Despite many years of painting, drawing and (most recently) printmaking, and just as much time treading the boards of art galleries around Europe, I have been guilty of a great crime: I forgot all about still lifes. Subconsciously I have somehow discounted them, despite knowing them to be a great staple of art history and art collections around the world, and having enjoyed still life masterpieces such as Cezanne’s various compositions of oranges and apples, and the brilliantly photorealistic depictions of bouquets of flowers and lavish feasts from the Dutch golden age. Yet when I went to the Joaquin Peinado museum in Ronda last month, what really struck me above and beyond the majority of his wonderfully original cubist-inspired paintings, were his still lives. In particular I noticed his deceptively simple depictions of fruit and the odd household item such as a coffee pot, and an idea struck in my head: why don’t I paint a still life?!
By coincidence, before we left for Ronda from Marbella, I had already begun an oil painting – a surreal looking desert landscape which was to be the base of another germ of an idea which was developing in my head. But as soon as my still life idea struck, I realised that the combination of collected objects on a somewhat surreal deserted background would make for the perfect twist on the traditional still life composition. So as soon as we got back from Ronda, I started work.
The objects I collected for my work were not really the result of coincidence. Rather, I carefully planned my selection so that I could achieve a colour balance within the two main colours of the palette chosen for this work: red and green. The ceramic elephant was already a feature of the garden in which I was doing my painting, and the various fruits were chosen specifically for their colour, shape and what they represented: the watermelon represents the global profile of Marbella; the elephant our time out on the terrace. The kiwis represent our constant furry travelling companions Fluffy and Bilbao, and the cactus fruits represent the extensive work we did on redecorating our Marbella terrace. The beautiful silvery sea bream represents all the pleasure we took in eating out; while the cherries represent my partner and I, never separated, coming as a pair. Finally the coffee pot is there in homage to Peinado who gave me the idea of a still life; and because coffee culture is surely one of the most enjoyable aspects of life in Marbella.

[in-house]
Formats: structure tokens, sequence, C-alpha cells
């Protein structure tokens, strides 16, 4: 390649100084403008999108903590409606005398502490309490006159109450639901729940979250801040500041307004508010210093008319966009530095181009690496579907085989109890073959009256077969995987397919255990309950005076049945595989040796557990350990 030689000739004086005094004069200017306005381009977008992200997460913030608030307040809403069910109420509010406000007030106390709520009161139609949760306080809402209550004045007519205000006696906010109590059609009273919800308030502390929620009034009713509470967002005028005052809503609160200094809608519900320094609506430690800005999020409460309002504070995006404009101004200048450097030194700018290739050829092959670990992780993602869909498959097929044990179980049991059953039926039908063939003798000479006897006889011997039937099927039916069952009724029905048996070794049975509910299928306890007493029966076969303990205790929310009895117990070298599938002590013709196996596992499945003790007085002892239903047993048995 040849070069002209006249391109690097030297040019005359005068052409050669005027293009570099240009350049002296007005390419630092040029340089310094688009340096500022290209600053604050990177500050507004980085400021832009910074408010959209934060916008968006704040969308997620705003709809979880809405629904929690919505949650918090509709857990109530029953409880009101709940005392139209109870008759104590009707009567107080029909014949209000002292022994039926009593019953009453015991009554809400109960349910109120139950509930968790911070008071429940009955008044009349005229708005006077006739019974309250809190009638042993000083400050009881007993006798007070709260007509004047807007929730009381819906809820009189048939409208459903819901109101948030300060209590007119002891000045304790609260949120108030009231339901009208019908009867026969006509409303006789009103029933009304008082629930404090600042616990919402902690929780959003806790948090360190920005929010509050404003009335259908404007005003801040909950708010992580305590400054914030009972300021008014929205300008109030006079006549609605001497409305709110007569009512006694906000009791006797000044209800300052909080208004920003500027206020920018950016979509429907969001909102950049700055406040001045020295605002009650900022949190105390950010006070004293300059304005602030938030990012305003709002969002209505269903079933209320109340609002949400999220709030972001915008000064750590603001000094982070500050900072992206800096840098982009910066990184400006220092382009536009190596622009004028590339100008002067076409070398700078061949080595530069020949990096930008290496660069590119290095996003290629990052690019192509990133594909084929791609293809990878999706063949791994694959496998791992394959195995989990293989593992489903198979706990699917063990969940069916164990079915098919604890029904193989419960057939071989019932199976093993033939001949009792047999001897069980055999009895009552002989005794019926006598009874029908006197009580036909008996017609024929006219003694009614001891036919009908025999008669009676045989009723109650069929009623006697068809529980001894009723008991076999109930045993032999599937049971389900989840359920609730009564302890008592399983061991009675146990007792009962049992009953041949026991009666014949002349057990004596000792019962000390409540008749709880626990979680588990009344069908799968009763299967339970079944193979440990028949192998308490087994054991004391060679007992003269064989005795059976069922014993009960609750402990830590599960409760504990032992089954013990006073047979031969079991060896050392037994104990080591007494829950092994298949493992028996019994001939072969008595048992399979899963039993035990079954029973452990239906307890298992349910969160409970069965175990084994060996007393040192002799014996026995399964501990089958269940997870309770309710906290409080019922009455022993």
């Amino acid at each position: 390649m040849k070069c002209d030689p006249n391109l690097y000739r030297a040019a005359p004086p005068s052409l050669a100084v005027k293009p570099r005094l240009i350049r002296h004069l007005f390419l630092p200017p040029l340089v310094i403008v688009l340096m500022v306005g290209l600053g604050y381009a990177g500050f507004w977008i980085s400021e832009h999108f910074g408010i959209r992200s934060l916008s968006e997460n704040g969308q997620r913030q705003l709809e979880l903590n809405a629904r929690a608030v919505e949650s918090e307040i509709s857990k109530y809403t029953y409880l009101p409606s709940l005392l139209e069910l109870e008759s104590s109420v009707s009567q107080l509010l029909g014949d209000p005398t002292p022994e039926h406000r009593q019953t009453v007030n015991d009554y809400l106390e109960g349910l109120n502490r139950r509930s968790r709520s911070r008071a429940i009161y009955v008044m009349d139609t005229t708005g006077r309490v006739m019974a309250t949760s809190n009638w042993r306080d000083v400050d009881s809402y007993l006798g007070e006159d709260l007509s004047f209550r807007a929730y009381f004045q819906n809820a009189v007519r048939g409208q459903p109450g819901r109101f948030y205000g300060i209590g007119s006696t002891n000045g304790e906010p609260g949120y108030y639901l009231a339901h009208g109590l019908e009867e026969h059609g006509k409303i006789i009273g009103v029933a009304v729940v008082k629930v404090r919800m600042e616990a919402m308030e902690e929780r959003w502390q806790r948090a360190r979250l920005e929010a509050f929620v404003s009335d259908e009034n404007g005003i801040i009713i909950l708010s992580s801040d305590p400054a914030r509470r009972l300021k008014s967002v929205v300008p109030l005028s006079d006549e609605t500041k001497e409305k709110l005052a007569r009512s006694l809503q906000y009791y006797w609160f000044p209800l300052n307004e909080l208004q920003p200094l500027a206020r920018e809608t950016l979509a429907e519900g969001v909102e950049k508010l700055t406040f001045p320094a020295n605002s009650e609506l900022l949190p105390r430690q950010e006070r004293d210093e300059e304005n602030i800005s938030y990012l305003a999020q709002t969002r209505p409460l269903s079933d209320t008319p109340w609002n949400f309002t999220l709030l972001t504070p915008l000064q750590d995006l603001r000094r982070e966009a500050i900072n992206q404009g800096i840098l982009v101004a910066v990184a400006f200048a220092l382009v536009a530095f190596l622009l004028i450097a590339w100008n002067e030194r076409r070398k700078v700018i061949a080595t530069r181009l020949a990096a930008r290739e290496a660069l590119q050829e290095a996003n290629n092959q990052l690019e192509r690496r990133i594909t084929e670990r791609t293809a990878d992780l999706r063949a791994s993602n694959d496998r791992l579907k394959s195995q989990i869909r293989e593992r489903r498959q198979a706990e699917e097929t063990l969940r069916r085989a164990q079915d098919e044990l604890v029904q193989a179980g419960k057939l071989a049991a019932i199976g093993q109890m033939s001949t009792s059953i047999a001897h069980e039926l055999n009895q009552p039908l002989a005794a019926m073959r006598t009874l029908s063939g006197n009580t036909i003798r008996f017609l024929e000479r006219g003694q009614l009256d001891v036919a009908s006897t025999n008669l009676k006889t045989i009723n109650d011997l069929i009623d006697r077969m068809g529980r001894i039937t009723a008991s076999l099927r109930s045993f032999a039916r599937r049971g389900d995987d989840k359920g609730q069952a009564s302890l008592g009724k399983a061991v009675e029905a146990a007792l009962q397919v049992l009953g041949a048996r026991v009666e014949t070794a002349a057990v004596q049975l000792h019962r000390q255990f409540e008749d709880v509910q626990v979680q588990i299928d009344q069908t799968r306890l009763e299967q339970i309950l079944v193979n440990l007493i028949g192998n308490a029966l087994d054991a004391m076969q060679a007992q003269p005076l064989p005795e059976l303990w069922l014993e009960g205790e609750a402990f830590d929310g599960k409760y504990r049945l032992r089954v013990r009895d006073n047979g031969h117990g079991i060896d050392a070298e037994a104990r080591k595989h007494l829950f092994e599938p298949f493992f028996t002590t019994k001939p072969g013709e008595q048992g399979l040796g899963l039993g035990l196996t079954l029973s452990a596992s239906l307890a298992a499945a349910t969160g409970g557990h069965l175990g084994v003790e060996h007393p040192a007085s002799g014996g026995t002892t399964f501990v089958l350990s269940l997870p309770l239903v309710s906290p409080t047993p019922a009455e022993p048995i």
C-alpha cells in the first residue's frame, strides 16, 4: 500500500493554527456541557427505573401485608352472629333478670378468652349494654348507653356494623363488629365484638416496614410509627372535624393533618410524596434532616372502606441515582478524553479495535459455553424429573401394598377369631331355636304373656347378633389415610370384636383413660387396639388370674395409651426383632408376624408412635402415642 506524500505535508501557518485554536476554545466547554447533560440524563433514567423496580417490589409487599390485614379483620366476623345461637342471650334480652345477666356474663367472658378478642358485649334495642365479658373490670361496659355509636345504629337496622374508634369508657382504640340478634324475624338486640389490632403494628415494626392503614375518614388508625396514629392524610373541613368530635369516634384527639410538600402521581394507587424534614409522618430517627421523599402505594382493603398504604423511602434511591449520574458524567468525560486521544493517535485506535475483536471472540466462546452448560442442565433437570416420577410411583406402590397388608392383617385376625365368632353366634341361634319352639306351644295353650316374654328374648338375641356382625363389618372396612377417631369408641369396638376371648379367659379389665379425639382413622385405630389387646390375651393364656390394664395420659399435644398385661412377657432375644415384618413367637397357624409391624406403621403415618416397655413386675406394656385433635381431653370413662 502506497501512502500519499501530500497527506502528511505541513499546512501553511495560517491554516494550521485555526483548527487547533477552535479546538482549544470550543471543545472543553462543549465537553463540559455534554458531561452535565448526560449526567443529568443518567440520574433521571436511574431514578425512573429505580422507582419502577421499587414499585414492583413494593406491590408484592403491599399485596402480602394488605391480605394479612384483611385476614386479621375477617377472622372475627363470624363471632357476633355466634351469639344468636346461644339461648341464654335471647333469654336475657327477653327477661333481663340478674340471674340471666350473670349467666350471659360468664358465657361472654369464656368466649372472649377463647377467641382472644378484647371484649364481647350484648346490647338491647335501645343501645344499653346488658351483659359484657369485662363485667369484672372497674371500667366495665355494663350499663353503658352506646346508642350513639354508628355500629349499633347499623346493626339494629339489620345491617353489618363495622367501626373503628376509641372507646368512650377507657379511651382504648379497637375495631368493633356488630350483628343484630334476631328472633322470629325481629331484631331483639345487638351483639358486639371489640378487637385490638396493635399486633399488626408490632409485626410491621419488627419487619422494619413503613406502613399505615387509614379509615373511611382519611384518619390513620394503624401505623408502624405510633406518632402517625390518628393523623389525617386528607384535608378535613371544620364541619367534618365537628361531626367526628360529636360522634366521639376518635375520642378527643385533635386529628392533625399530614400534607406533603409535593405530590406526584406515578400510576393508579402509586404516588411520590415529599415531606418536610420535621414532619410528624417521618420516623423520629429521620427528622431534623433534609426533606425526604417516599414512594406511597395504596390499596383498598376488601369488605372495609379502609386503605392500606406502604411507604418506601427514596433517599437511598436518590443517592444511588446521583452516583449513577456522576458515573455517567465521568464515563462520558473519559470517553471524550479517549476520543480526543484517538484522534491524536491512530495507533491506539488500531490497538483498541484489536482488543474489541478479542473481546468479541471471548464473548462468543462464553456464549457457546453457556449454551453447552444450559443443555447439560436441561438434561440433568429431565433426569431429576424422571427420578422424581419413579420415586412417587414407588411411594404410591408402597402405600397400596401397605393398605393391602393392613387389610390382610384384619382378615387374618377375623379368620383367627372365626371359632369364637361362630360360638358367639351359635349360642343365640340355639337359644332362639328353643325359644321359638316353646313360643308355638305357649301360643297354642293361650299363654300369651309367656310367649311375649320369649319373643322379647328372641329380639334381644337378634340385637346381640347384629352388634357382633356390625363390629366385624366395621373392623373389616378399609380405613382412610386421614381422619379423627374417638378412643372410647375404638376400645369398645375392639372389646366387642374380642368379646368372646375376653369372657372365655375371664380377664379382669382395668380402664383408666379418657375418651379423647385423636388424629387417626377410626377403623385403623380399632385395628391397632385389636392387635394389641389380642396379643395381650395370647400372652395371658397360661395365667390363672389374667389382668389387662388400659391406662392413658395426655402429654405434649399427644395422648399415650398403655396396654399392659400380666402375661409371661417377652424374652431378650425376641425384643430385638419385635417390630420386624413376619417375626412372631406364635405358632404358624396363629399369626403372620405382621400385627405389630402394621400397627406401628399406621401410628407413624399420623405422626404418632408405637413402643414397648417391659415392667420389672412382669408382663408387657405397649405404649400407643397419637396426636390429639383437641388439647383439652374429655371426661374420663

So after several days painting this work in instalments after visits to the beach, my first Still Life was complete. Now I’m hooked on the idea and can already imagine doing so many more. The question is, what will I paint in my next Still Life?
Creating my still life in our garden in Marbella
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